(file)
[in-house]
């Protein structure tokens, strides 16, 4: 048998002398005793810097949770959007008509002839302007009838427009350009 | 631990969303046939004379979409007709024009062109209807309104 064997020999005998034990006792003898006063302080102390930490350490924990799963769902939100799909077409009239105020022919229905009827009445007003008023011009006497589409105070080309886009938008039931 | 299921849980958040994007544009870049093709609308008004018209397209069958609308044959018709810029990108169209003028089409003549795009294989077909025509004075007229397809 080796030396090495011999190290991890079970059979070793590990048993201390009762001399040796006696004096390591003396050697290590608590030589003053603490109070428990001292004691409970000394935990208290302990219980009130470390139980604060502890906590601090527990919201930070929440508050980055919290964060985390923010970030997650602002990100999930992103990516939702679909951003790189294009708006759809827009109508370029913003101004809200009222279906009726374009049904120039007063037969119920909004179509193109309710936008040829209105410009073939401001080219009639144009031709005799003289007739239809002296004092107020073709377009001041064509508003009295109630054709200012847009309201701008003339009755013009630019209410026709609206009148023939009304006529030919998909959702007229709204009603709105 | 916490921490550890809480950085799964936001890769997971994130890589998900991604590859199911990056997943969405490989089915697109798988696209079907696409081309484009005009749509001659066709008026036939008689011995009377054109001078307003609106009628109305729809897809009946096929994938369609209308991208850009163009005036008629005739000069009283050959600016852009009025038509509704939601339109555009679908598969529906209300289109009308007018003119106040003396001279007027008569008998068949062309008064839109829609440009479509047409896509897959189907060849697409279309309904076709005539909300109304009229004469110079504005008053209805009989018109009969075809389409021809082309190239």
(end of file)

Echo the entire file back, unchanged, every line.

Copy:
[in-house]
């Protein structure tokens, strides 16, 4: 048998002398005793810097949770959007008509002839302007009838427009350009 | 631990969303046939004379979409007709024009062109209807309104 064997020999005998034990006792003898006063302080102390930490350490924990799963769902939100799909077409009239105020022919229905009827009445007003008023011009006497589409105070080309886009938008039931 | 299921849980958040994007544009870049093709609308008004018209397209069958609308044959018709810029990108169209003028089409003549795009294989077909025509004075007229397809 080796030396090495011999190290991890079970059979070793590990048993201390009762001399040796006696004096390591003396050697290590608590030589003053603490109070428990001292004691409970000394935990208290302990219980009130470390139980604060502890906590601090527990919201930070929440508050980055919290964060985390923010970030997650602002990100999930992103990516939702679909951003790189294009708006759809827009109508370029913003101004809200009222279906009726374009049904120039007063037969119920909004179509193109309710936008040829209105410009073939401001080219009639144009031709005799003289007739239809002296004092107020073709377009001041064509508003009295109630054709200012847009309201701008003339009755013009630019209410026709609206009148023939009304006529030919998909959702007229709204009603709105 | 916490921490550890809480950085799964936001890769997971994130890589998900991604590859199911990056997943969405490989089915697109798988696209079907696409081309484009005009749509001659066709008026036939008689011995009377054109001078307003609106009628109305729809897809009946096929994938369609209308991208850009163009005036008629005739000069009283050959600016852009009025038509509704939601339109555009679908598969529906209300289109009308007018003119106040003396001279007027008569008998068949062309008064839109829609440009479509047409896509897959189907060849697409279309309904076709005539909300109304009229004469110079504005008053209805009989018109009969075809389409021809082309190239």